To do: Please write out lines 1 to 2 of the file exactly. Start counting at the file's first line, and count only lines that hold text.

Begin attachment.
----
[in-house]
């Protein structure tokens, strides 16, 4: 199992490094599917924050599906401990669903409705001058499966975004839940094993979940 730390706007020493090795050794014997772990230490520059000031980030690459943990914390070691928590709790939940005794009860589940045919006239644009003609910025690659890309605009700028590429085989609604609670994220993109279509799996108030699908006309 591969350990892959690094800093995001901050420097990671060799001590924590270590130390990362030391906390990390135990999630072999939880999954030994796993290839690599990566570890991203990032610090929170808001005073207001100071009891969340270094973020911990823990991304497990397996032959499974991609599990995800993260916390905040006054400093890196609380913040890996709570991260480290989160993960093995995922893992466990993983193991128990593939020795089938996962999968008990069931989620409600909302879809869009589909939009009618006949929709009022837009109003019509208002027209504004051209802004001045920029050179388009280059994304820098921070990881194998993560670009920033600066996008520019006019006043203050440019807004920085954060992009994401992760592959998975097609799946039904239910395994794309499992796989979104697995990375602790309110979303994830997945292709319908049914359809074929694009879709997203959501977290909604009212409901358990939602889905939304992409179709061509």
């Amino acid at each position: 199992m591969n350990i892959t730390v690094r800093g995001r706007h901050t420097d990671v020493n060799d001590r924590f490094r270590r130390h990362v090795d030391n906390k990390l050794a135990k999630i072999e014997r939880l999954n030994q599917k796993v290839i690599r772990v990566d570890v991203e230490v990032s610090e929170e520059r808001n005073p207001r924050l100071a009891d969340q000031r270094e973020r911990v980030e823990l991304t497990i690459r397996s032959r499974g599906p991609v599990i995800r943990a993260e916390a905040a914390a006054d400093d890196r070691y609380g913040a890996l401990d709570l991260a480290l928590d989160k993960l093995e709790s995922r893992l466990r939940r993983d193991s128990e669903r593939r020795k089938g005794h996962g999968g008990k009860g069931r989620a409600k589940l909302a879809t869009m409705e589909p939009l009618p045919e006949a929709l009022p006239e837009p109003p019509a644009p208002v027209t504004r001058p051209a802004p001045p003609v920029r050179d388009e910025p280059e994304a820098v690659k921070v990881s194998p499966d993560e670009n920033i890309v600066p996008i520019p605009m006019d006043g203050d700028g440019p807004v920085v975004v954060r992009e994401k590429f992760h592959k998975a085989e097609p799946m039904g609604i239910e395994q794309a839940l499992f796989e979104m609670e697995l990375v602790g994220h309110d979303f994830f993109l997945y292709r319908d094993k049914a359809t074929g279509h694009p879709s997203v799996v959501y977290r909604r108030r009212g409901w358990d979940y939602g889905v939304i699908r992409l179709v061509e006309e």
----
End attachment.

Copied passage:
[in-house]
């Protein structure tokens, strides 16, 4: 199992490094599917924050599906401990669903409705001058499966975004839940094993979940 730390706007020493090795050794014997772990230490520059000031980030690459943990914390070691928590709790939940005794009860589940045919006239644009003609910025690659890309605009700028590429085989609604609670994220993109279509799996108030699908006309 591969350990892959690094800093995001901050420097990671060799001590924590270590130390990362030391906390990390135990999630072999939880999954030994796993290839690599990566570890991203990032610090929170808001005073207001100071009891969340270094973020911990823990991304497990397996032959499974991609599990995800993260916390905040006054400093890196609380913040890996709570991260480290989160993960093995995922893992466990993983193991128990593939020795089938996962999968008990069931989620409600909302879809869009589909939009009618006949929709009022837009109003019509208002027209504004051209802004001045920029050179388009280059994304820098921070990881194998993560670009920033600066996008520019006019006043203050440019807004920085954060992009994401992760592959998975097609799946039904239910395994794309499992796989979104697995990375602790309110979303994830997945292709319908049914359809074929694009879709997203959501977290909604009212409901358990939602889905939304992409179709061509």